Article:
ii. 6. 4.

(Saying) ‘On the impulse of the god Savitr thee’, he takes the sword, for impelling. ‘With the arms of the Açvins’, he says, for the Açvins were the Adhvaryus of the gods. ‘With the hands of Pusan’, he says, for restraint. ‘Thou art a hundred-edged, of the tree, slayer of the foe’, he says; verily he sharpens the bolt, being about to hurl it at his enemy. He throws away the grass with a Yajus. The earth is the size of the altar; verily he deprives his enemy of so much of that [1]. Therefore they do not deprive one who has no share. He throws it away thrice; these worlds are three; verily he excludes him from these worlds. He throws it silently a fourth time; verily he excludes him from the unmeasured. He uproots it; verily what of it is impure he cuts off. He uproots it; therefore the plants perish. He cuts the root; verily he cuts the root of the enemy. If dug too deep, it has the Pitrs for its deity; so much does he dig as is measured [2] by Prajapati as the mouth of the sacrifice. He digs until (he reaches) support; verily he causes the sacrificer to reach support. He makes it higher on the south; verily he makes it the form of the sacrificial ground. He makes it full of loose earth; loose earth is offspring and cattle; verily he makes him full of offspring and cattle. He performs the second drawing of a boundary. The earth is the size of the altar; verily having excluded his enemy from so much of it, he performs the second drawing of a boundary for himself. Cruelly he acts [3] in making an altar. (With the words) ‘Thou art the holder, thou art the self holder’, it is made smooth, for healing. He places the sprinkling waters; the waters are Raksas-slaying; (verily they serve) for slaying the Raksases. He places them in the path made by the sword, for the continuity of the sacrifice. He should think of any one whom he hates; verily does he inflict trouble upon him.

ii. 6. 5.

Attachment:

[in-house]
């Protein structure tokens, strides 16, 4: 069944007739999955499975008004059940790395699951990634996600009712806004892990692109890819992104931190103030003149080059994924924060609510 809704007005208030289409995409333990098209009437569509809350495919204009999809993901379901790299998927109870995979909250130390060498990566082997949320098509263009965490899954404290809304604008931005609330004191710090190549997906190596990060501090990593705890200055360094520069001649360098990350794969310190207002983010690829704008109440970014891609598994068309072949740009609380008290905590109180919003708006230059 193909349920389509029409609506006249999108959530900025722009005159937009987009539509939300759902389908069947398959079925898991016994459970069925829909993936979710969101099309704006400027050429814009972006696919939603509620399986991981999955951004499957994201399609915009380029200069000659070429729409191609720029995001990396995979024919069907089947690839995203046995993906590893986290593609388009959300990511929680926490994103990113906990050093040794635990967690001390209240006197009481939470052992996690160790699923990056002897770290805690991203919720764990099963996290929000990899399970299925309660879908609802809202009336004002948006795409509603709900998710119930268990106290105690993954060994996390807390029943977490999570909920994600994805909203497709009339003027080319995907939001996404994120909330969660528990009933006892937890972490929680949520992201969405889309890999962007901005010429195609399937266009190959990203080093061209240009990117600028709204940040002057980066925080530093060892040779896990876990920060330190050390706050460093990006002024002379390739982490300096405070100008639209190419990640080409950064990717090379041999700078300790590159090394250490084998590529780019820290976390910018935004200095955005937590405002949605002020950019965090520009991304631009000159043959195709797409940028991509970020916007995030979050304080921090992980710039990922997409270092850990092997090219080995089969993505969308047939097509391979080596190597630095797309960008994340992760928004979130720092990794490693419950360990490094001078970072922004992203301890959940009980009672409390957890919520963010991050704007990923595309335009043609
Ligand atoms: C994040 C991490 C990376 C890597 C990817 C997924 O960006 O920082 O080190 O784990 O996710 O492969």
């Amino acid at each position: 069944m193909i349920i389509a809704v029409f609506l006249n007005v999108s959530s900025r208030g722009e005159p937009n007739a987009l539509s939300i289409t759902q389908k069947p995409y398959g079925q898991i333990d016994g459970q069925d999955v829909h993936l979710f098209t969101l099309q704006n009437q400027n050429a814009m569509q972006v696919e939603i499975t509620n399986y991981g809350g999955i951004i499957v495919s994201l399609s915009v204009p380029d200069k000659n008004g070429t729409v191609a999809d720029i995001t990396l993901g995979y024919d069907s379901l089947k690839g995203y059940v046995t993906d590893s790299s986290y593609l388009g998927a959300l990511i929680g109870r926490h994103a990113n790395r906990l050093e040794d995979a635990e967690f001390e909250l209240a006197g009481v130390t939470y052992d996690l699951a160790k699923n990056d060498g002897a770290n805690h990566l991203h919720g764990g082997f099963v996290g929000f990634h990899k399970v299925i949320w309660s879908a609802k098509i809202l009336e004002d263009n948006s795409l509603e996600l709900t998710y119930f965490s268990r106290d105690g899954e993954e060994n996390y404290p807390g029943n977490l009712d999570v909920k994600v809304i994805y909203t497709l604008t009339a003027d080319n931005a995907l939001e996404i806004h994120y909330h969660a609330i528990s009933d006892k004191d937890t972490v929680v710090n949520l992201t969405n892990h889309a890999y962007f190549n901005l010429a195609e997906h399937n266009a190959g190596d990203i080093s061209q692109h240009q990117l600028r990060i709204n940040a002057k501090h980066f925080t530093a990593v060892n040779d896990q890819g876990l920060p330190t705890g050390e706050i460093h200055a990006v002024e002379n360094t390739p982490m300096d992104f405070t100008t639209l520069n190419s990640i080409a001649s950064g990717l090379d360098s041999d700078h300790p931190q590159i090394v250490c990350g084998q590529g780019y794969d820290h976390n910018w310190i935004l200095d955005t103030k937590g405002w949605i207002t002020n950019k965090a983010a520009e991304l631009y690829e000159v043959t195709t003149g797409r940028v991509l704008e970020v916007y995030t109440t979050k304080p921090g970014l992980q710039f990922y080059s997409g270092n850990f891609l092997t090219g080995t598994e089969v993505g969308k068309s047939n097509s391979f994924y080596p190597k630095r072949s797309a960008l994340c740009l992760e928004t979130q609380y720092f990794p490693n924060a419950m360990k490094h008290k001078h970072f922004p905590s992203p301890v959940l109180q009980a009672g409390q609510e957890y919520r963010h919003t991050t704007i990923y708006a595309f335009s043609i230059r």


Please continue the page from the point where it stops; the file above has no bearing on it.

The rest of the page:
The theologians say, ‘Thou hast sprinkled the offerings with water; but the waters with what?’ ‘With the holy power (Brahman)’, he should say, for verily he sprinkles the offerings with water, and the waters with the holy power (Brahman). He sprinkles the kindling-wood and the sacrificial strew; verily he makes it pure. He sprinkles the altar, the altar was rough, hairless, and impure; verily he makes it pure. ‘To the sky thee, to the atmosphere thee, to earth thee’, (with these words) he places the sacrificial strew and sprinkles it [1]; verily he sprinkles it for these worlds. Cruelly indeed does he act in that he digs. He pours down the waters, for healing. He takes the bunch in front; verily he makes it the chief. He takes so much as is measured by Prajapati as the mouth of the sacrifice. He spreads the sacrificial strew, the sacrificial strew is offspring, the altar is the earth; verily he places offspring on the earth. He strews it so as not to be very discernible; verily he makes him not very discernible by offspring and cattle [2]. He puts the bundle over the sacrificial strew, the strew is offspring, the bundle the sacrificer; verily he makes the sacrificer superior to the non-sacrificer. Therefore the sacrificer is superior to the non-sacrificer. He puts (grass) between, for separation. He anoints it; verily he makes it into an offering and causes it to go to the world of heaven. He anoints it in three places; these worlds are three; verily he anoints it for these worlds. He does not break off (its edges); if he were to break them off, it would not go aloft for the sacrificer. He pushes it upwards as it were [3], for the world of heaven is upwards as it were. He depresses it; verily he brings down rain for him. He should not put forward the points too much; if he were to do so, there would be a violent torrent to destroy the Adhvaryu. He should not throw it (so that the roots are) in front. If he were to do this, he would thrust the sacrificer from the world of heaven. He puts it forward (with its points) to the east; verily he makes the sacrificer go to the world of heaven. He should not spread (the bunch) in all directions. If he were to spread (it) in all directions [4], a daughter would be born to him. He strews it upwards, for upwards is as it were connected with a man; verily a male child is born to him. If he were to smooth it with the sword or the poking-stick, that would be his ruin. He smooths it with his hand, for the protection of the sacrificer. The theologians say, ‘What in the sacrifice is the sacrificer’ ‘The bundle’ (is the reply). ‘Where in it is the world of heaven?’ ‘The Ahavaniya (fire)’ he should reply. In that he puts the bundle on the Ahavaniya, he makes the sacrificer [5] go to the world of heaven. The sacrificer is rent in that they smooth the bundle; he throws the strew along after it, for calming. The Adhvaryu has no support, and he is liable to be seized by shivering. (With the words), ‘Thou art firm (dhruva)’, he strokes it; the Dhruva is this (earth); verily he finds support in it, and shivers not. ‘Has he gone, O Agnidh? he says. If (the Agnidh) were to say, ‘Agni has gone?’ he would make Agni go into the fire, and exclude the sacrificer from the world of heaven. So he should say only ‘Has he gone?’ Verily he makes the sacrificer go to the world of heaven.